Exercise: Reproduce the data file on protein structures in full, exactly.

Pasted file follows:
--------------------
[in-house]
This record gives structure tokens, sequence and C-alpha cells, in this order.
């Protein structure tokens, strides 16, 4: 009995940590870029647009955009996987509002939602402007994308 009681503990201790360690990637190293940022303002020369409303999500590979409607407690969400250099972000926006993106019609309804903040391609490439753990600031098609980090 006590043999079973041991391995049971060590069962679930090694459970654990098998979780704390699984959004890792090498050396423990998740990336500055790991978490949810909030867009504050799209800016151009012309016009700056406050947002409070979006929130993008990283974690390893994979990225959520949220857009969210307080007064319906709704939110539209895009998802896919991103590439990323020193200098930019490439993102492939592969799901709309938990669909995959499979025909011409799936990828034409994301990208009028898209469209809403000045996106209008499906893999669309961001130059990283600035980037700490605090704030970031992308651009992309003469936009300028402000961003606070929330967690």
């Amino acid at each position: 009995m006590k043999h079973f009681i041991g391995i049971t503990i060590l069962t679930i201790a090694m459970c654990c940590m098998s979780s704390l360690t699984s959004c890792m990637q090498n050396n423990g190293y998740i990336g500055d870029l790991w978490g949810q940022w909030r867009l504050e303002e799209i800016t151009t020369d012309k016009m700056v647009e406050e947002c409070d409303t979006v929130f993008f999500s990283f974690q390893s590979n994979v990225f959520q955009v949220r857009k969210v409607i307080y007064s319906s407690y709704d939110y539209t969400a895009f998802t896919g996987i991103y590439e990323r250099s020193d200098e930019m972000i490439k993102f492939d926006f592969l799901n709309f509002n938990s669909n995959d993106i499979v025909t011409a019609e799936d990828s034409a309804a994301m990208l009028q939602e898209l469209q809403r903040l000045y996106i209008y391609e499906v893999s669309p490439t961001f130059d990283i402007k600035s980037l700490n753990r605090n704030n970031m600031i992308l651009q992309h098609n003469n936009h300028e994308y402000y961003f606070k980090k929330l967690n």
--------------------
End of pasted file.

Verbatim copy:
[in-house]
This record gives structure tokens, sequence and C-alpha cells, in this order.
């Protein structure tokens, strides 16, 4: 009995940590870029647009955009996987509002939602402007994308 009681503990201790360690990637190293940022303002020369409303999500590979409607407690969400250099972000926006993106019609309804903040391609490439753990600031098609980090 006590043999079973041991391995049971060590069962679930090694459970654990098998979780704390699984959004890792090498050396423990998740990336500055790991978490949810909030867009504050799209800016151009012309016009700056406050947002409070979006929130993008990283974690390893994979990225959520949220857009969210307080007064319906709704939110539209895009998802896919991103590439990323020193200098930019490439993102492939592969799901709309938990669909995959499979025909011409799936990828034409994301990208009028898209469209809403000045996106209008499906893999669309961001130059990283600035980037700490605090704030970031992308651009992309003469936009300028402000961003606070929330967690």
């Amino acid at each position: 009995m006590k043999h079973f009681i041991g391995i049971t503990i060590l069962t679930i201790a090694m459970c654990c940590m098998s979780s704390l360690t699984s959004c890792m990637q090498n050396n423990g190293y998740i990336g500055d870029l790991w978490g949810q940022w909030r867009l504050e303002e799209i800016t151009t020369d012309k016009m700056v647009e406050e947002c409070d409303t979006v929130f993008f999500s990283f974690q390893s590979n994979v990225f959520q955009v949220r857009k969210v409607i307080y007064s319906s407690y709704d939110y539209t969400a895009f998802t896919g996987i991103y590439e990323r250099s020193d200098e930019m972000i490439k993102f492939d926006f592969l799901n709309f509002n938990s669909n995959d993106i499979v025909t011409a019609e799936d990828s034409a309804a994301m990208l009028q939602e898209l469209q809403r903040l000045y996106i209008y391609e499906v893999s669309p490439t961001f130059d990283i402007k600035s980037l700490n753990r605090n704030n970031m600031i992308l651009q992309h098609n003469n936009h300028e994308y402000y961003f606070k980090k929330l967690n």